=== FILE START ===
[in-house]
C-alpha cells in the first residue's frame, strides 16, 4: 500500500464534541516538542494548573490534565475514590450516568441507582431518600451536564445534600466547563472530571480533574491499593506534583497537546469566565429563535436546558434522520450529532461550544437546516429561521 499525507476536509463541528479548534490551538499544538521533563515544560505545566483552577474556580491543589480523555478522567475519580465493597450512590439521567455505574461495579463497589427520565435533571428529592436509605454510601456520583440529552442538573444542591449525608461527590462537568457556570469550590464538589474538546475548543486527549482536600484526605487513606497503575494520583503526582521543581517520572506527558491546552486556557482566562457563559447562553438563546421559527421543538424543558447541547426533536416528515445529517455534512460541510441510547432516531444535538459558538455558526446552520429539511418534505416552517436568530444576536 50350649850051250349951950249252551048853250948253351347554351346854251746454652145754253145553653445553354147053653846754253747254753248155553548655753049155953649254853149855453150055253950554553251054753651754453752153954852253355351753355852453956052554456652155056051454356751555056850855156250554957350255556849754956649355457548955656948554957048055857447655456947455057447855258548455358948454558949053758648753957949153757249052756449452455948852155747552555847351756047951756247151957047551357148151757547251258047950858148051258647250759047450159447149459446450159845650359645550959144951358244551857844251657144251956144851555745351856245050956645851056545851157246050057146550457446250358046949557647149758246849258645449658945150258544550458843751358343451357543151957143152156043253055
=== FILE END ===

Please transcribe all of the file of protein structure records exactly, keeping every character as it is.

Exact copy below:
[in-house]
C-alpha cells in the first residue's frame, strides 16, 4: 500500500464534541516538542494548573490534565475514590450516568441507582431518600451536564445534600466547563472530571480533574491499593506534583497537546469566565429563535436546558434522520450529532461550544437546516429561521 499525507476536509463541528479548534490551538499544538521533563515544560505545566483552577474556580491543589480523555478522567475519580465493597450512590439521567455505574461495579463497589427520565435533571428529592436509605454510601456520583440529552442538573444542591449525608461527590462537568457556570469550590464538589474538546475548543486527549482536600484526605487513606497503575494520583503526582521543581517520572506527558491546552486556557482566562457563559447562553438563546421559527421543538424543558447541547426533536416528515445529517455534512460541510441510547432516531444535538459558538455558526446552520429539511418534505416552517436568530444576536 50350649850051250349951950249252551048853250948253351347554351346854251746454652145754253145553653445553354147053653846754253747254753248155553548655753049155953649254853149855453150055253950554553251054753651754453752153954852253355351753355852453956052554456652155056051454356751555056850855156250554957350255556849754956649355457548955656948554957048055857447655456947455057447855258548455358948454558949053758648753957949153757249052756449452455948852155747552555847351756047951756247151957047551357148151757547251258047950858148051258647250759047450159447149459446450159845650359645550959144951358244551857844251657144251956144851555745351856245050956645851056545851157246050057146550457446250358046949557647149758246849258645449658945150258544550458843751358343451357543151957143152156043253055